The timing was golden. In that first year, Drop Dead made 60k. In the second year, they made 200k. By the third they made 380k and it kept growing from there into the millions. The emo rock scene was exploding in the UK and for the first time alternative kids across the country could buy the clothes they wanted from another alternative kid. BMTH followers and beyond desperately wanted to be part of something. Oli was a leader: he had made the first proper independent internet based clothing company in the UK.
Everyday Oli made the fifteen minute walk from his house to the post office to hand deliver the orders. At first this was fine, everyone’s packages in a small bag. Only a few months in, he’d be walking back and forth from the post office all day with massive sacks. The post office women hated him – these parcels were going to America, Australia, all across the world – because of how long his orders would take. If locals saw him in the post office, they’d turn around and walk out.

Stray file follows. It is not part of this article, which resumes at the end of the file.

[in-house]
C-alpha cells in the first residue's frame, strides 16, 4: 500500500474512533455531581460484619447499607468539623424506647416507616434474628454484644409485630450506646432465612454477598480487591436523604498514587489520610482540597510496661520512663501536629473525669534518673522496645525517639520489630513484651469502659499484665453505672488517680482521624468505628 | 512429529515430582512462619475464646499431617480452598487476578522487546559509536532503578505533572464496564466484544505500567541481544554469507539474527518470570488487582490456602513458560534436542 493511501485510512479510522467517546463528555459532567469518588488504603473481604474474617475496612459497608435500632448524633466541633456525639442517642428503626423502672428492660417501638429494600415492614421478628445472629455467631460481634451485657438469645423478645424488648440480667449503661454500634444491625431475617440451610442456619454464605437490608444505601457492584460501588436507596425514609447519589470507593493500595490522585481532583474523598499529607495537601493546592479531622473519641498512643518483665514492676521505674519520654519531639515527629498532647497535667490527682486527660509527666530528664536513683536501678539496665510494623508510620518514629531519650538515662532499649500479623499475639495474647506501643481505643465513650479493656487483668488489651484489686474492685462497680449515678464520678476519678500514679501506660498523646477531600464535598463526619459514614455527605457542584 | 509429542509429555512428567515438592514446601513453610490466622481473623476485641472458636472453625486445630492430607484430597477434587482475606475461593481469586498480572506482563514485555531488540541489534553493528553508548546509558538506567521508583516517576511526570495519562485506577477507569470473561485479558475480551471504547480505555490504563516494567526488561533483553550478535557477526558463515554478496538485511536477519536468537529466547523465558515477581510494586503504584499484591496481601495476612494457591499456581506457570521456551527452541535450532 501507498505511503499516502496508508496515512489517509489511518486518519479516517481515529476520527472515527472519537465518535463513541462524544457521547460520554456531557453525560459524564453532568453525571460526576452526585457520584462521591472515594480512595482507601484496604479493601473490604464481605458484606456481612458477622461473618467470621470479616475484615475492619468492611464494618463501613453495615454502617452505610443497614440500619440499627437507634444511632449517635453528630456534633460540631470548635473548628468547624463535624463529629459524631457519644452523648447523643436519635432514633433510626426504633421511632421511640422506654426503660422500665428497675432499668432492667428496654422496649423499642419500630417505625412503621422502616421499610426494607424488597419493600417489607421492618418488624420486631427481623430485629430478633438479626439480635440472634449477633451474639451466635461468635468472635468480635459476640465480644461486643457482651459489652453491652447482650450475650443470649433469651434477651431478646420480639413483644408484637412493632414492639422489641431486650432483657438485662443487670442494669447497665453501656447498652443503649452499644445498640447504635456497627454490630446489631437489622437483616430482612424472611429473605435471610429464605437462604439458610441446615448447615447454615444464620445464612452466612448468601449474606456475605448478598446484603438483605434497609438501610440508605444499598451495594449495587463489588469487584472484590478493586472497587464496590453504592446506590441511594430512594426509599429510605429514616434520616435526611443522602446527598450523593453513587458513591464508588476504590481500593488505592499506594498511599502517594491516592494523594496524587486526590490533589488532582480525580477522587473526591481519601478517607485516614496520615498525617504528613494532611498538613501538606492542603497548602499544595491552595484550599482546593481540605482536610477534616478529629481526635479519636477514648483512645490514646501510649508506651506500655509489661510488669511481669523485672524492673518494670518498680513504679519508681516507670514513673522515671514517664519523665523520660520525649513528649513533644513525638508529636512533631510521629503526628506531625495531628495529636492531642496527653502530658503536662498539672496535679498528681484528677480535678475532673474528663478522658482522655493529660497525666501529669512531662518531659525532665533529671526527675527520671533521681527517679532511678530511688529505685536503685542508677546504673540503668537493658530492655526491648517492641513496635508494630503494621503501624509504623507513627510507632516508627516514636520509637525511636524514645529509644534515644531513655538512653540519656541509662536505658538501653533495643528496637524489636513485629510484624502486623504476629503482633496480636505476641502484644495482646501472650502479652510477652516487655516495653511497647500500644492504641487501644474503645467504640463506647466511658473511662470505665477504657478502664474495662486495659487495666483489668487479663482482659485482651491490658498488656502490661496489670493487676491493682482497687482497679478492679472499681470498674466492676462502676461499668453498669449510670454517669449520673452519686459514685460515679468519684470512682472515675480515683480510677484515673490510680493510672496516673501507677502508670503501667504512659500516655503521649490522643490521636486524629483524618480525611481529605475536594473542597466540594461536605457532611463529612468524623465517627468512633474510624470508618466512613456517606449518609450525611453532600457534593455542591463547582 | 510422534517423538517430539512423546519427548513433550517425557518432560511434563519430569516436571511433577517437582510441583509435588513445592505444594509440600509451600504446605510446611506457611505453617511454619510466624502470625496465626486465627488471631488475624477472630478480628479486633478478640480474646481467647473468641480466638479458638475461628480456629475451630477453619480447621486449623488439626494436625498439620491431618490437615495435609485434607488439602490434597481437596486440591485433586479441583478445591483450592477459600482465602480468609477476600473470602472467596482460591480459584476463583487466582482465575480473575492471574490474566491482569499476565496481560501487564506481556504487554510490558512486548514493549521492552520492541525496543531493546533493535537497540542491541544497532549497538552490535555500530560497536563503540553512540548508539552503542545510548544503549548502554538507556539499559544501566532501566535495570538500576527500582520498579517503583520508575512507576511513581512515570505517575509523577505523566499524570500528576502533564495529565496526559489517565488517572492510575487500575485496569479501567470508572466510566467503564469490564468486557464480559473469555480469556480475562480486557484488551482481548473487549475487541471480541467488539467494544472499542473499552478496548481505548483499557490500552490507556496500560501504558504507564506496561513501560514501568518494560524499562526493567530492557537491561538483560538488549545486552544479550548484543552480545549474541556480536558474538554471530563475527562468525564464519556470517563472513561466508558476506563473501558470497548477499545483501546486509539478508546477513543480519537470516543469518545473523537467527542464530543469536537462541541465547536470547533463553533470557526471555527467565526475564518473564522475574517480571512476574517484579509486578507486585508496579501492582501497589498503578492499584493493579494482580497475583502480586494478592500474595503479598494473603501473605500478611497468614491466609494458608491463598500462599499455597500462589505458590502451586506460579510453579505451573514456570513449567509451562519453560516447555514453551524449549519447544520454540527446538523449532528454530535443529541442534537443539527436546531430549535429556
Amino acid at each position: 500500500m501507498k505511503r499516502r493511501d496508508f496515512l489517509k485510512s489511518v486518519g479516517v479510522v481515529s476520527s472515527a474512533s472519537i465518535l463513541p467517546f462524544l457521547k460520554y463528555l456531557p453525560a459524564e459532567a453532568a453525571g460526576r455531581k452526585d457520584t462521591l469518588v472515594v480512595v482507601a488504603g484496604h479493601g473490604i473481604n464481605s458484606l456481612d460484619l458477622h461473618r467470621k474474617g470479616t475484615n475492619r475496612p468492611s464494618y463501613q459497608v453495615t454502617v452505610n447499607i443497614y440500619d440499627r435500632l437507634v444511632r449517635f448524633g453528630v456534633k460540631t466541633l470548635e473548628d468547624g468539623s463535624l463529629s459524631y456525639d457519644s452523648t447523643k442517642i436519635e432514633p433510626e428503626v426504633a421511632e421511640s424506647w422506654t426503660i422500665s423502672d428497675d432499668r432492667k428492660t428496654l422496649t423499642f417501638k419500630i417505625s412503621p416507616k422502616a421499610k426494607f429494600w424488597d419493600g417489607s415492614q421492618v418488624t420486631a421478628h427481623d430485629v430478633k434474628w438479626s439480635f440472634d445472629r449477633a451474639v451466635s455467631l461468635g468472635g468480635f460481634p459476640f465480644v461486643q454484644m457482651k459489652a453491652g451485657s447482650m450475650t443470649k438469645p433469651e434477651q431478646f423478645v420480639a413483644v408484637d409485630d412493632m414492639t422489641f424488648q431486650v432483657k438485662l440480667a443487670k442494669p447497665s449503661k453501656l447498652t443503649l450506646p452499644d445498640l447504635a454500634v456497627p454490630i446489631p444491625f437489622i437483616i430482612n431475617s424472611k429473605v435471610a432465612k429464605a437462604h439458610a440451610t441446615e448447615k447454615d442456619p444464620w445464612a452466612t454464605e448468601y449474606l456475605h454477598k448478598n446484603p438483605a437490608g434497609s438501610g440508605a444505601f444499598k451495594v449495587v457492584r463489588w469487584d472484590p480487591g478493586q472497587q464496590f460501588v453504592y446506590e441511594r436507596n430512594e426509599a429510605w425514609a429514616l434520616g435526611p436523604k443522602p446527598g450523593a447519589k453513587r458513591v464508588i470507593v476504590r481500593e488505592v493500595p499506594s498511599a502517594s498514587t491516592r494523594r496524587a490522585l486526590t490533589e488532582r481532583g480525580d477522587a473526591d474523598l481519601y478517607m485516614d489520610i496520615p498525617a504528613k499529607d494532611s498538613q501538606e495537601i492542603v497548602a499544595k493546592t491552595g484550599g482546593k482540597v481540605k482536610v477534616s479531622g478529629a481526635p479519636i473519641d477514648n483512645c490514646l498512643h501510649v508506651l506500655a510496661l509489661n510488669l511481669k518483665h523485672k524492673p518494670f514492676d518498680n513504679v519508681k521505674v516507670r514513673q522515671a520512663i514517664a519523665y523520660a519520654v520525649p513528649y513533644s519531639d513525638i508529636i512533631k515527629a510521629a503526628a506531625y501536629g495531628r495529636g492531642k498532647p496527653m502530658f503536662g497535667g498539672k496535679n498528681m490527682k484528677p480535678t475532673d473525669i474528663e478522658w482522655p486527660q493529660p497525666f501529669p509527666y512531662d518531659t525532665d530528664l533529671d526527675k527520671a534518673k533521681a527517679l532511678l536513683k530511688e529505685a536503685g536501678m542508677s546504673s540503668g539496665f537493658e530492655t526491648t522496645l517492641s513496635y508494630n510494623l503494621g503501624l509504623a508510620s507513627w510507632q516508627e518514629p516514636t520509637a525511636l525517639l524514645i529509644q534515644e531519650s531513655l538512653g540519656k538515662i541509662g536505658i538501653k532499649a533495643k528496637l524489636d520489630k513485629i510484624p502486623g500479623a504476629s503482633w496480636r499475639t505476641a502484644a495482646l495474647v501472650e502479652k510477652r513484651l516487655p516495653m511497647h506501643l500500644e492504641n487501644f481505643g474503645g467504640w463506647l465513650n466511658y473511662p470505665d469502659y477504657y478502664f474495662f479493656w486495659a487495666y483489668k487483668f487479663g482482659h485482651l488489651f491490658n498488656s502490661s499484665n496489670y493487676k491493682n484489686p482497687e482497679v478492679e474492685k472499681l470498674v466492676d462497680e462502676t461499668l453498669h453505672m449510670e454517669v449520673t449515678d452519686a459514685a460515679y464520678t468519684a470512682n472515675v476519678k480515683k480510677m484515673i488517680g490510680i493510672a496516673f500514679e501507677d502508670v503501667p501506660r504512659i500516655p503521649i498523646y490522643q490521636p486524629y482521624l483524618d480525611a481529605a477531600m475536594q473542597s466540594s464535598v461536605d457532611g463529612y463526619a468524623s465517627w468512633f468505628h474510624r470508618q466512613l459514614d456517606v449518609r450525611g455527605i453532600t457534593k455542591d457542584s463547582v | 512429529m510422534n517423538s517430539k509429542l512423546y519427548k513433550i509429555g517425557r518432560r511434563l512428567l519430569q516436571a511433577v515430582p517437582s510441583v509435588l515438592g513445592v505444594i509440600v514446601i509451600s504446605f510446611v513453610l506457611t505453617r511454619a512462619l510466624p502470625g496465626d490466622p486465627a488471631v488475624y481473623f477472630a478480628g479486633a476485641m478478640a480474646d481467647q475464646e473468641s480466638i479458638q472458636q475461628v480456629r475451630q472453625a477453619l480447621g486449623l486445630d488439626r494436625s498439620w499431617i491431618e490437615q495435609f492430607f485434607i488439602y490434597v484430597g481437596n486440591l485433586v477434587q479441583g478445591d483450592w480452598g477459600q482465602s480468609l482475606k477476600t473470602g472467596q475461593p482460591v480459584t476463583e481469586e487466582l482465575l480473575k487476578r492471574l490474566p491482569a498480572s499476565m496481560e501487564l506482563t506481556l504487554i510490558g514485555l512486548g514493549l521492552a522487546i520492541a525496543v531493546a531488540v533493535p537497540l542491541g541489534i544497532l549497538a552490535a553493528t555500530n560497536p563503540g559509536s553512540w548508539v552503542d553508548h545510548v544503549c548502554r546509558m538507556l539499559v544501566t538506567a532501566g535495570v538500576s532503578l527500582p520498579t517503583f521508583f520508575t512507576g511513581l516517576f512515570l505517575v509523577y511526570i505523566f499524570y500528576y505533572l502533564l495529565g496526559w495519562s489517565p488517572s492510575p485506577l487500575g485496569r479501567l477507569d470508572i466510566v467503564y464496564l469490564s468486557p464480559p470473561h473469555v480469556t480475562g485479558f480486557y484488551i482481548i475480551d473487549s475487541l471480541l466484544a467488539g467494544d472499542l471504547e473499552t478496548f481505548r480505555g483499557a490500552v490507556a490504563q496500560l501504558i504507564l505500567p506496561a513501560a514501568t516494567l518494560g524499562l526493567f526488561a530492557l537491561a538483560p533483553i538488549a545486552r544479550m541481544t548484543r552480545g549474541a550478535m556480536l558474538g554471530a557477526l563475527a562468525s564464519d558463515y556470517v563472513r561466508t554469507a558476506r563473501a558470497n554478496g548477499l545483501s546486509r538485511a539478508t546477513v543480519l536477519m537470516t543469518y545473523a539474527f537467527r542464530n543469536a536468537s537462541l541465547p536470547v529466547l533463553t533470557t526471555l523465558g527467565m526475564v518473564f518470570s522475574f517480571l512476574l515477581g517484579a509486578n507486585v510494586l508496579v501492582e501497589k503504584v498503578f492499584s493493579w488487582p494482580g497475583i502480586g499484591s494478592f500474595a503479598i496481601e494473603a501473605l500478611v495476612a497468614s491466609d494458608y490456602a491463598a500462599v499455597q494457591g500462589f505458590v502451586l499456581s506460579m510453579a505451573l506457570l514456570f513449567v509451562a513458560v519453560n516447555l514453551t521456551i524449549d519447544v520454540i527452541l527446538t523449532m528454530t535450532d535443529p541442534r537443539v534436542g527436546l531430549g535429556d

When BMTH went on their first proper American tour for two months, Carol said she’d take over. By the time Oli came back, she’d moved Drop Dead out of their house to the business centre, the same one where Oli had done his course. His younger brother Tom, cousin Hannah and his high school friends started working for him – the company was booming and the team became a Drop Dead family. The Drop Dead Army was growing too: Oli gave Drop Dead to his friends in British bands like Architects, You Me at Six and Enter Shikari and to American bands like A Day To Remember. Everyone in the scene seemed to be repping it.
Fast forward to 2009, four years after launch. Oli’s designs had to keep up with his imagination. Making t-shirts and hoodies had its limitations. Besides, other kids had seen the success of Drop Dead and started to make their own independent alternative t-shirt brands. A massive high street chain asked to stock Drop Dead and after Oli said no, familiar designs popped up there. So he decided to work with companies in China to make custom pieces. The first piece he made was the iconic cats and bats hoodie: light blue with cats and bats all over. “Are you sure about this?” asked Carol again. Oli was sure. From the moment it went online, it sold thousands and thousands and became a Drop Dead cult classic. Every emo kid wanted one. Oli was like a kid in a candy store – shoes, bags, jackets, he wanted to make everything.